If you want to be surprised — about marriage, about poor communication, about the perspectives of others and your own — then you should read Fleishman Is in Trouble by Taffy Brodesser-Akner. Brodesser-Akner is a writer for The New York Times magazine, and she wrote an article last year about Gwyneth Paltrow and Goop that shares the same voice, irony, camaraderie with her audience, and keen self-awareness that makes Fleishman so compelling.
When the novel begins, we wonder if we are in a male fantasy as Toby, a recently divorced 40-ish doctor and father makes his way (visually and eventually physically) through all the available women he can find on his dating app. Toby, whose wife walked out on him, seems like a somewhat likable, occasionally self-pitying and self absorbed character –but then, a surprise takes us off guard. We read a “we” and an “I” and wonder, “Who is speaking?”
We come to understand that there’s a filter on Toby’s perspective, and the new layer of narrative complexity makes the novel more interesting, especially as we learn about the real narrator, Libby, and her previous life as a journalist at a men’s magazine. She explains what the whole novel is likely about when she says, “That was what I knew for sure, that this was the only way to get someone to listen to a woman –- to tell her story through a man; Trojan horse yourself into a man, and people would give a shit about you.” It is at this moment that we understand that this is exactly what’s happening in the novel we are reading.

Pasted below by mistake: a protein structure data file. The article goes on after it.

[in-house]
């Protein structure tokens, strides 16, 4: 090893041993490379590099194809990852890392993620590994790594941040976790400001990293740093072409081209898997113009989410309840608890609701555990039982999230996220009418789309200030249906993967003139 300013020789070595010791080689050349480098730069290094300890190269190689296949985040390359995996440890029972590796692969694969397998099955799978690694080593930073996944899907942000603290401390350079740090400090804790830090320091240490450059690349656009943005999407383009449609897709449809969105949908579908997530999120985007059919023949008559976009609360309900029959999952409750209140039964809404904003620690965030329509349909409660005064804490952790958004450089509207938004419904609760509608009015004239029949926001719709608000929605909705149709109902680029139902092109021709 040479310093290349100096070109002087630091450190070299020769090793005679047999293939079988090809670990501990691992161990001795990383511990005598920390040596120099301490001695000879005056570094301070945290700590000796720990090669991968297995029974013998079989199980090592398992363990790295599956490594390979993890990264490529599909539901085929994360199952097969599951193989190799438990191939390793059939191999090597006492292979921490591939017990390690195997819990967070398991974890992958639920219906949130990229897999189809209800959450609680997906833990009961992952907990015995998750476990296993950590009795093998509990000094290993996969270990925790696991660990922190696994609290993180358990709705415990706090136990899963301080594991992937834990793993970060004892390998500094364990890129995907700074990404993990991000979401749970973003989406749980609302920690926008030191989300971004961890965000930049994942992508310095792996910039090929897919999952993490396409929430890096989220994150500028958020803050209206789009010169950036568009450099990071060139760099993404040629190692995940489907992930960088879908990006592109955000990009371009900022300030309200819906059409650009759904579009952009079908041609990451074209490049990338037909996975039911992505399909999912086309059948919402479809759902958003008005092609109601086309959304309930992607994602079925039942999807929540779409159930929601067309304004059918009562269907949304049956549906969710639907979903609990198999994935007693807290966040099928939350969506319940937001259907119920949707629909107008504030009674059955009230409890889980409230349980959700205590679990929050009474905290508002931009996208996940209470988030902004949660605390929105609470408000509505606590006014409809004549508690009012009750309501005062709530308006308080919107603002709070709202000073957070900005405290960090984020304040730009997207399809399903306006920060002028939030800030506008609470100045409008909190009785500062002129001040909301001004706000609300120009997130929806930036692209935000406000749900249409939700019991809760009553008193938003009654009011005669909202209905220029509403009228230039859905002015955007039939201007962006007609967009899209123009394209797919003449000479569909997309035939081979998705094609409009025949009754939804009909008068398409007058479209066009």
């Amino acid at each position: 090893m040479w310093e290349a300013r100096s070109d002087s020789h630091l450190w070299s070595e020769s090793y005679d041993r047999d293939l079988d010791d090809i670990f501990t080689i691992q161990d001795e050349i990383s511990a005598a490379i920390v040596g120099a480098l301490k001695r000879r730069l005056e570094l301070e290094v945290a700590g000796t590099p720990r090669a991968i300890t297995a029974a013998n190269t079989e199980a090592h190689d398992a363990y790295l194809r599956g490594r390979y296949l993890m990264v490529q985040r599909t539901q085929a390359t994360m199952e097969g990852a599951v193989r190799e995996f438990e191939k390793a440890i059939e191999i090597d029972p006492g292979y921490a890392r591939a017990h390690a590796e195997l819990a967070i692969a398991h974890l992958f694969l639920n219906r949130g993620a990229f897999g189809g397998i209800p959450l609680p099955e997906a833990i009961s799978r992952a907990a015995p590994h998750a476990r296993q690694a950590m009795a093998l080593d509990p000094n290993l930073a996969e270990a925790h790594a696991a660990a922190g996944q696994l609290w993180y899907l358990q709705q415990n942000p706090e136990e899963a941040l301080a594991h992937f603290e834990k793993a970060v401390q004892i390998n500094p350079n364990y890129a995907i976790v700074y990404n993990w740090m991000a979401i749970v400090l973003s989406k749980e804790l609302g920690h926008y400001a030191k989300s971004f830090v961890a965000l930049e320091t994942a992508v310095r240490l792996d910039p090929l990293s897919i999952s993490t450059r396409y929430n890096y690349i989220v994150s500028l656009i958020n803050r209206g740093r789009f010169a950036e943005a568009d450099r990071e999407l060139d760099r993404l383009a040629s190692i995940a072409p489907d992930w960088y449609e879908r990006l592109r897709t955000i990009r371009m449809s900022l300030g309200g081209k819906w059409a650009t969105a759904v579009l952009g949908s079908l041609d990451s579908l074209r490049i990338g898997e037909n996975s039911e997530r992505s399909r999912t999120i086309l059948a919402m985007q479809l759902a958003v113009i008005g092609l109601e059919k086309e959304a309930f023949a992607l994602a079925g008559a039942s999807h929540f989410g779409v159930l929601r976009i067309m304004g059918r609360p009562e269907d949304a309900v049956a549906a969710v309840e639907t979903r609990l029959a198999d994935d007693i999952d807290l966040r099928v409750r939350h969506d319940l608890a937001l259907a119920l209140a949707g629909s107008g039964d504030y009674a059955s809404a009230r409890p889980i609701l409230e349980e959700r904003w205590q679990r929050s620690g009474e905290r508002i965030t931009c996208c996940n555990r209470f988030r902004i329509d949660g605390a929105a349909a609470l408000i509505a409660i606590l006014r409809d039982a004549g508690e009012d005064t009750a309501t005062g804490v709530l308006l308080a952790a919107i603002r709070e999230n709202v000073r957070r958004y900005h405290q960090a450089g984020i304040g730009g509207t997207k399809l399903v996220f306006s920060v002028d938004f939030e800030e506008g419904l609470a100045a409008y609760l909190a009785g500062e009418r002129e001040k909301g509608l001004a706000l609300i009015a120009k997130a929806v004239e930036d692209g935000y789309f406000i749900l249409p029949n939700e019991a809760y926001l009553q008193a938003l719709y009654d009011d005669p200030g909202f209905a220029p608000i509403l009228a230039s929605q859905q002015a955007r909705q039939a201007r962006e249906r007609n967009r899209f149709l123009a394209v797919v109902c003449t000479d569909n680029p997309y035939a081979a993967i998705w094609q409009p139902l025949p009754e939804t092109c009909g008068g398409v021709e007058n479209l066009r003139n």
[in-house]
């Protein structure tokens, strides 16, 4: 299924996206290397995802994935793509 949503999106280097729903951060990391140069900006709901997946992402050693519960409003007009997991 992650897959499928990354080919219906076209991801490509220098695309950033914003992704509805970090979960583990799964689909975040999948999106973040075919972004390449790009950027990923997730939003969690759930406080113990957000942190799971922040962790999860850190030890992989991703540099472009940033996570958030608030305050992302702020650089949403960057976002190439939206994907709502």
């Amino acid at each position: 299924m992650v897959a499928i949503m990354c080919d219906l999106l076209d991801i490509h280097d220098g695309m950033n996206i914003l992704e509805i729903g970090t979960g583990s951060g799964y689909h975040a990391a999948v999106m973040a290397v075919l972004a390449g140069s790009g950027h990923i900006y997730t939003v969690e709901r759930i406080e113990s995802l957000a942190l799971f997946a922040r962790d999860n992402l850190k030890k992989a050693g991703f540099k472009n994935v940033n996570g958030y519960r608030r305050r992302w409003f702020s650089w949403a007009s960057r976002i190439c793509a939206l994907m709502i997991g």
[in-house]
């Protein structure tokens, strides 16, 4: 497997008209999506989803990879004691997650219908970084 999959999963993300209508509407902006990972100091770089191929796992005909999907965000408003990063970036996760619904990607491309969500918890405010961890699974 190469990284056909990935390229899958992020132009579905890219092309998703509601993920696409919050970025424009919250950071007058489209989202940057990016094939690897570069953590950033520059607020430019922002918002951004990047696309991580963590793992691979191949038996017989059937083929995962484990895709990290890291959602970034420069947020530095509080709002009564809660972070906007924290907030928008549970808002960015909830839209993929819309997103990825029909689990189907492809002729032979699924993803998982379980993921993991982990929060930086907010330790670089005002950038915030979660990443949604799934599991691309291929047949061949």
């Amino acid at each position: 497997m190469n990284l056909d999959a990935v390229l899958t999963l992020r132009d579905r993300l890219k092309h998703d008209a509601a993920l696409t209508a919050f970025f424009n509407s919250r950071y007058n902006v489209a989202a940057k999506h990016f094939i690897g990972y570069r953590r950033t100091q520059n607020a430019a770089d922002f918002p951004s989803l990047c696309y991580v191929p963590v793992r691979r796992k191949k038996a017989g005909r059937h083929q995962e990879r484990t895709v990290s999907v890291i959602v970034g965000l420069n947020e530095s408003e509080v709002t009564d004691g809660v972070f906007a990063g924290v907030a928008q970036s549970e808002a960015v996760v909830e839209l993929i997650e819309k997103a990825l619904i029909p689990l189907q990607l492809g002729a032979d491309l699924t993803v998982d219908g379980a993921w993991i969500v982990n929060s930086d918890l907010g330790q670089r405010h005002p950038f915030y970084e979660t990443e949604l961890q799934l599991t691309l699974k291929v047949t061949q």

Libby leaves her work at the men’s magazine before the novel begins to become a stay-at-home mom because she “realize[s] that her problems were now different. They could no longer be grafted onto a man and because they were so unique to the problem of being a woman.” Libby’s voice is sarcastic, witty, at times scathing — yet always patient in laying bare her central characters, Toby and Rachel.
Libby’s slow reveal pulls us along as readers and voyeurs. Anyone who has been in a romantic and parental relationship can relate to the dissonance, the pressures of work and family life pulling on each of you, and the remarkable distance that can build in a marriage. Once I finished the novel, I wanted to go back to the beginning and start again; if the school year hadn’t been so pressing, I would have.